News Alerts

30 Jul 2020 | 07:53 PM UTC

Jamaica: Authorities extend nationwide nighttime curfew through September 30 /update 8

Jamaica News Alert

Jamaican government announces extension of 23:00-05:00 curfew and other restrictions through September 30 amid COVID-19 pandemic; heed authorities’ directives

TIMEFRAME expected from 7/30/2020, 10:00 PM until 9/30/2020, 6:00 AM (America/Jamaica). COUNTRY/REGION Jamaica

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Event

Prime Minister Andrew Holness announced that the 23:00-05:00 (local time) nationwide curfew and other coronavirus disease (COVID-19) restrictions will be extended through September 30. Public transport will operate an hour before the curfew starts and an hour before it ends to ensure passengers reach their destinations.

All travellers arriving in Jamaica will be tested for COVID-19 and screened for symptoms at the airport. Gatherings of over 20 people remain banned. The wearing of facing masks in public is mandatory, in addition to social distancing of 2 m (6 ft). 

As of Thursday, July 30, 856 cases of COVID-19 have been confirmed in Jamaica, as well as ten associated deaths. Further international spread of COVID-19 is expected over the coming days and weeks.

Context

The first case of COVID-19 was reported on December 31 and the source of the outbreak has been linked to a wet market in Wuhan (Hubei province, China). Since then, human-to-human transmission of the virus has been confirmed.

Cases of the virus have been confirmed in numerous countries and territories worldwide. On March 11, the World Health Organization (WHO) declared the global outbreak a pandemic. Virus-screening and quarantining measures are being implemented at airports worldwide, as well as extensive travel restrictions.

The most common symptoms of COVID-19 are fever, dry cough, and tiredness. Some patients may experience other symptoms such as body pains, nasal congestion, headache, conjunctivitis, sore throat, diarrhea, loss of taste or smell or a rash on skin or discoloration of fingers or toes. These symptoms (in most cases mild) appear gradually. Generally, most patients (around 80 percent) recover from the disease without being hospitalized.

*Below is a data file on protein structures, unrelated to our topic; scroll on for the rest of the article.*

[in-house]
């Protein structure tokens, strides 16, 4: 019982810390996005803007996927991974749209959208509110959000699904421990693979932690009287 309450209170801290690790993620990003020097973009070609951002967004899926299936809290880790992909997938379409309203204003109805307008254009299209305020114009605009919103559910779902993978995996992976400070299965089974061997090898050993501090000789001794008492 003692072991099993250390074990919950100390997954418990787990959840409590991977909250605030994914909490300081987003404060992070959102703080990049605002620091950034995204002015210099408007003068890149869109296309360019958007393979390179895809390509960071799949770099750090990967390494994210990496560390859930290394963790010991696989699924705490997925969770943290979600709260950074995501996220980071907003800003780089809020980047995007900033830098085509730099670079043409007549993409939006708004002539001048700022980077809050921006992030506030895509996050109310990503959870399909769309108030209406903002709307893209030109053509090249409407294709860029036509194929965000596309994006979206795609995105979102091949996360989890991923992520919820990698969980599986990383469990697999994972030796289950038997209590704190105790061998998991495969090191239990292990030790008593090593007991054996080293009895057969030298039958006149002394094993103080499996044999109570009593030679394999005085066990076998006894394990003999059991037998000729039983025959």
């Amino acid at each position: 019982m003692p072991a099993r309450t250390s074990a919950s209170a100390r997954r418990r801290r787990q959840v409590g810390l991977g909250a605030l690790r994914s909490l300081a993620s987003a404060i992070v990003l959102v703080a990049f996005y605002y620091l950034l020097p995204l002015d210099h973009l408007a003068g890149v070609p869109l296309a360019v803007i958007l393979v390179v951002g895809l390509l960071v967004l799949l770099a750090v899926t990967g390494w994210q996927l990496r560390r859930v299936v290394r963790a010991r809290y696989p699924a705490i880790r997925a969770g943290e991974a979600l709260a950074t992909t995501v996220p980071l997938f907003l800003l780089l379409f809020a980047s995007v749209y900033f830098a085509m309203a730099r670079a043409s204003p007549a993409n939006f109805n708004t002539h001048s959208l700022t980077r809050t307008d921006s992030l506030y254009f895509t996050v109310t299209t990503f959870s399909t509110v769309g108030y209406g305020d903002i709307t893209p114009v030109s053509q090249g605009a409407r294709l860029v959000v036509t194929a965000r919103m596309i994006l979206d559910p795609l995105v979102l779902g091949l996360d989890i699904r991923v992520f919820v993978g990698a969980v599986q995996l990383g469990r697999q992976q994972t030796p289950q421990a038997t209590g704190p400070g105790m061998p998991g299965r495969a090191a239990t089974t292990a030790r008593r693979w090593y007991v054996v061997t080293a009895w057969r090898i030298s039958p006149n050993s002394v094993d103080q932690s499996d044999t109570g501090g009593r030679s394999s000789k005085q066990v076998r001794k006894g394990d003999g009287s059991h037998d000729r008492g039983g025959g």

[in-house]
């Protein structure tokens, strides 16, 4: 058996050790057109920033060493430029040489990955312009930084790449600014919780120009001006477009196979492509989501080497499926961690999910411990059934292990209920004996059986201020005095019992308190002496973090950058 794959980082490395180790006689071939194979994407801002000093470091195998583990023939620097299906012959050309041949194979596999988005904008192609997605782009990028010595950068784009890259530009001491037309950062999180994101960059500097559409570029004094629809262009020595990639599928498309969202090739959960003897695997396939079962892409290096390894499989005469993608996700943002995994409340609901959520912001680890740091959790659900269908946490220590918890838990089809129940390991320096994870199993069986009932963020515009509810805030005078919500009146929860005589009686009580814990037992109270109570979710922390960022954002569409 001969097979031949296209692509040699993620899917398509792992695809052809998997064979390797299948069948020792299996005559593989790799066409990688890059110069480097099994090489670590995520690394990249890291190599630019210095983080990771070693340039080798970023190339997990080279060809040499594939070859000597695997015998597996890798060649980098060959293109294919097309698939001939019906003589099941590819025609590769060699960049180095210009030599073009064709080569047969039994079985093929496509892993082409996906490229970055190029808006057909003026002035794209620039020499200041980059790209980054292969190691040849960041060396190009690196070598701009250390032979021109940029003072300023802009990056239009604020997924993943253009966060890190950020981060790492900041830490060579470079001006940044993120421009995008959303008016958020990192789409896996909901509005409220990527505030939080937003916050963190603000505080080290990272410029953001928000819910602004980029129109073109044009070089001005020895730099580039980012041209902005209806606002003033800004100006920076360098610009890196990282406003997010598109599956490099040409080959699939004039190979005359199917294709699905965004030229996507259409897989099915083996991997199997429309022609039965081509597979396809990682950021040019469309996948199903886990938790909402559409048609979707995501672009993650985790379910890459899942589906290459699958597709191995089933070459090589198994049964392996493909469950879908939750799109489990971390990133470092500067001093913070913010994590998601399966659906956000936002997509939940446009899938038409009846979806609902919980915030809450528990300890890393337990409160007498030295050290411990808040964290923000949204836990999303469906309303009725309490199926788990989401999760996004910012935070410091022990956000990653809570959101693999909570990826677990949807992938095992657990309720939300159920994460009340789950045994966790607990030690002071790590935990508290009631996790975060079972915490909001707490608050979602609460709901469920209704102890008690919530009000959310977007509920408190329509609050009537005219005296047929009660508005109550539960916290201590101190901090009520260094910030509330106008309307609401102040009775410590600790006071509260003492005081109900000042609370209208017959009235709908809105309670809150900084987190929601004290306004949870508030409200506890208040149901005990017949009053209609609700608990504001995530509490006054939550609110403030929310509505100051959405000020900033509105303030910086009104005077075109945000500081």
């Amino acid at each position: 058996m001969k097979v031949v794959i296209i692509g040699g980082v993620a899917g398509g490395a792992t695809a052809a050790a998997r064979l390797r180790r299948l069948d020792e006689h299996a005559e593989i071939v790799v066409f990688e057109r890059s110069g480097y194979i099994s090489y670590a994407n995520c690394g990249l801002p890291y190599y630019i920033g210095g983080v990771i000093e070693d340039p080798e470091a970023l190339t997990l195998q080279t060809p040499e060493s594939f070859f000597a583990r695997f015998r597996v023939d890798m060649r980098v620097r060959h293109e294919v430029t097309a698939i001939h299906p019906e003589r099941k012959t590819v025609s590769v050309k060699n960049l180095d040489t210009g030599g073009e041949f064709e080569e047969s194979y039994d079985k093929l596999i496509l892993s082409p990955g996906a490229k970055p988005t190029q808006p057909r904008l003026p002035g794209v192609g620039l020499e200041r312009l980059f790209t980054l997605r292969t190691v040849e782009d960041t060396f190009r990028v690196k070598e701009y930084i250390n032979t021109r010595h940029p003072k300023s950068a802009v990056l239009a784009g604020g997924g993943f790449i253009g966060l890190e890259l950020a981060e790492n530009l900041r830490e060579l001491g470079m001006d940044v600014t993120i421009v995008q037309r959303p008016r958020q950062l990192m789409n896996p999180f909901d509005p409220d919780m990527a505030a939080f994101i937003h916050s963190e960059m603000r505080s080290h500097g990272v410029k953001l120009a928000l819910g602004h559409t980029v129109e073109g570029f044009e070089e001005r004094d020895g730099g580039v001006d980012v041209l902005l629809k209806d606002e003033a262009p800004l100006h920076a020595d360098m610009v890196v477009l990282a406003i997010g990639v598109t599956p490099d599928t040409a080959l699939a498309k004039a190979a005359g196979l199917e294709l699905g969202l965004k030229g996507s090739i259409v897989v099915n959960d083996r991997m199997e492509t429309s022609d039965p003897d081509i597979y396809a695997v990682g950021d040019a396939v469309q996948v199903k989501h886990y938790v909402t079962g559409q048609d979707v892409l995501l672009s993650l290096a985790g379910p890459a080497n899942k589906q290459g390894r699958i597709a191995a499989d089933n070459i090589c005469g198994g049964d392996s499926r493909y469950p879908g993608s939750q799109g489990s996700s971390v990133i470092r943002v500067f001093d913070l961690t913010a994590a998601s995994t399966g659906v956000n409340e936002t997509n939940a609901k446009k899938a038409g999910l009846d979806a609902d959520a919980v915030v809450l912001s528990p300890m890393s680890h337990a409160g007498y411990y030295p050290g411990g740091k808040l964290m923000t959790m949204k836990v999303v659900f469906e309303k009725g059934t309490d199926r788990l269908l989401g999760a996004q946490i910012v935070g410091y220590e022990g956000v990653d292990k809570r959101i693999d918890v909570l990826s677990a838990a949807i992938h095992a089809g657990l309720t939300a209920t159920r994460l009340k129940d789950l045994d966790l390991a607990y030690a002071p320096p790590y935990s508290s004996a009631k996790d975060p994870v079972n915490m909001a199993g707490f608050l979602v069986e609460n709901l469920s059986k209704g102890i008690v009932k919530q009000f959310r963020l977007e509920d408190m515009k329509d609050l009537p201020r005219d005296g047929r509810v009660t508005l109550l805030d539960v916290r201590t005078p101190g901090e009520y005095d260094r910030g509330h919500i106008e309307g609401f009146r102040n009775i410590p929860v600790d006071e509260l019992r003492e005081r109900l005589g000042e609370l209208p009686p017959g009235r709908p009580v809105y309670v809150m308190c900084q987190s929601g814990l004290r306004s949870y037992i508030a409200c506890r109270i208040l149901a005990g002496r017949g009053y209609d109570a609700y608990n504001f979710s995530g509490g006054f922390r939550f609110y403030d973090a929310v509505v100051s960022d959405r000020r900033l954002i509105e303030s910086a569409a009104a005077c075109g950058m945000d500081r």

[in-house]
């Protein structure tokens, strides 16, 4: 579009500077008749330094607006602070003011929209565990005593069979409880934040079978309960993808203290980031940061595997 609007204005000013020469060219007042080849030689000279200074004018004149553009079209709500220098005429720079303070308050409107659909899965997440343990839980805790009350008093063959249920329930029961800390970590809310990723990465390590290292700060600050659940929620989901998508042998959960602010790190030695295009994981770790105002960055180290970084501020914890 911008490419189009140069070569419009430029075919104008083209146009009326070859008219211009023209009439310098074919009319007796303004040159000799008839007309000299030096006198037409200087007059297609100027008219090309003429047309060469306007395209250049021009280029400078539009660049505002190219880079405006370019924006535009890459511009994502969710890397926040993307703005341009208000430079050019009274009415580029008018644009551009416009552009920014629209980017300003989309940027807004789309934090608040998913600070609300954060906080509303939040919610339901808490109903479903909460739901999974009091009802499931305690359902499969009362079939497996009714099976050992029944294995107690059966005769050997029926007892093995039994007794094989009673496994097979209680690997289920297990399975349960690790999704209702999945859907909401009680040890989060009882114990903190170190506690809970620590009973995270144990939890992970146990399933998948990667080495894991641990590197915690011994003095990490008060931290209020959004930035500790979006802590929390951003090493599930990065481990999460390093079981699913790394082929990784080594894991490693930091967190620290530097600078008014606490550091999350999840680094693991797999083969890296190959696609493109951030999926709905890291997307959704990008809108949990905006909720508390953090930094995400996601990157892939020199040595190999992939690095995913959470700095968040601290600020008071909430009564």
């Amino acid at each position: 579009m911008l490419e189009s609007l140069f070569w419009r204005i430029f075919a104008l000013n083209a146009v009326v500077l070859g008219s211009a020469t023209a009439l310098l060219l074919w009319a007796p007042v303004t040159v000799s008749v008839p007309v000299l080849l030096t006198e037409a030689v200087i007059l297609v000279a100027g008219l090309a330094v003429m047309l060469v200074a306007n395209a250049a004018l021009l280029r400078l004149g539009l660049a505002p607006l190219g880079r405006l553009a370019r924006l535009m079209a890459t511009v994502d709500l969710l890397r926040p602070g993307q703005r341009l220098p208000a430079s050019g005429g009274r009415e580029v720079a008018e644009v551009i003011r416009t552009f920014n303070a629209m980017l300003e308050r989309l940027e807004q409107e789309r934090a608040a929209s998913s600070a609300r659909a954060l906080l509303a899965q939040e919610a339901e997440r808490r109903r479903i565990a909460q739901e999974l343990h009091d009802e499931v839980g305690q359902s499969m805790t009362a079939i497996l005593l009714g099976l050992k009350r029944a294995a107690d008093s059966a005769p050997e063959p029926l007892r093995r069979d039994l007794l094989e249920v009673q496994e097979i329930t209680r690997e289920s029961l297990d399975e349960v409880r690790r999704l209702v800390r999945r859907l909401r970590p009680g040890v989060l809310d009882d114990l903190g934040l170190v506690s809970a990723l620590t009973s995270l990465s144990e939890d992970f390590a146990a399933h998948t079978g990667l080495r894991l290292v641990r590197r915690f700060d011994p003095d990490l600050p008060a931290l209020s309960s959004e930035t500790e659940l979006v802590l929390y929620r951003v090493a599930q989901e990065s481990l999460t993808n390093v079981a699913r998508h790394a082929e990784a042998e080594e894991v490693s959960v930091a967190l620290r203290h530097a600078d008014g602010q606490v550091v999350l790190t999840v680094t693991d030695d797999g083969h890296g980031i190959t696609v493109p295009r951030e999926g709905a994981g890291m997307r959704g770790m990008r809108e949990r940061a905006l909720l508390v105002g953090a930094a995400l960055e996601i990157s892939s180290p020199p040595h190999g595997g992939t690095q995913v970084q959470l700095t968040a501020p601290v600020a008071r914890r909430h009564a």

Advice

Measures adopted by local authorities evolve quickly and are usually effective immediately. Depending on the evolution of the outbreak in other countries, authorities are likely to modify, at very short notice, the list of countries whose travelers are subject to border control measures or entry restrictions upon their arrival to the territory in question. It is advised to postpone nonessential travel due to the risk that travelers may be refused entry or be subject to quarantine upon their arrival or during their stay.

To reduce the risk of transmission, travelers are advised to abide by the following measures:

  • Frequently clean hands by applying an alcohol-based hand rub or washing with soap and water.
  • When coughing and sneezing, cover mouth and nose with a flexed elbow or tissue; if used, throw the tissue away immediately and wash hands.
  • If experiencing a fever, cough, difficulty breathing, or any other symptoms suggestive of respiratory illness, including pneumonia, call emergency services before going to the doctor or hospital to prevent the potential spread of the disease.

 

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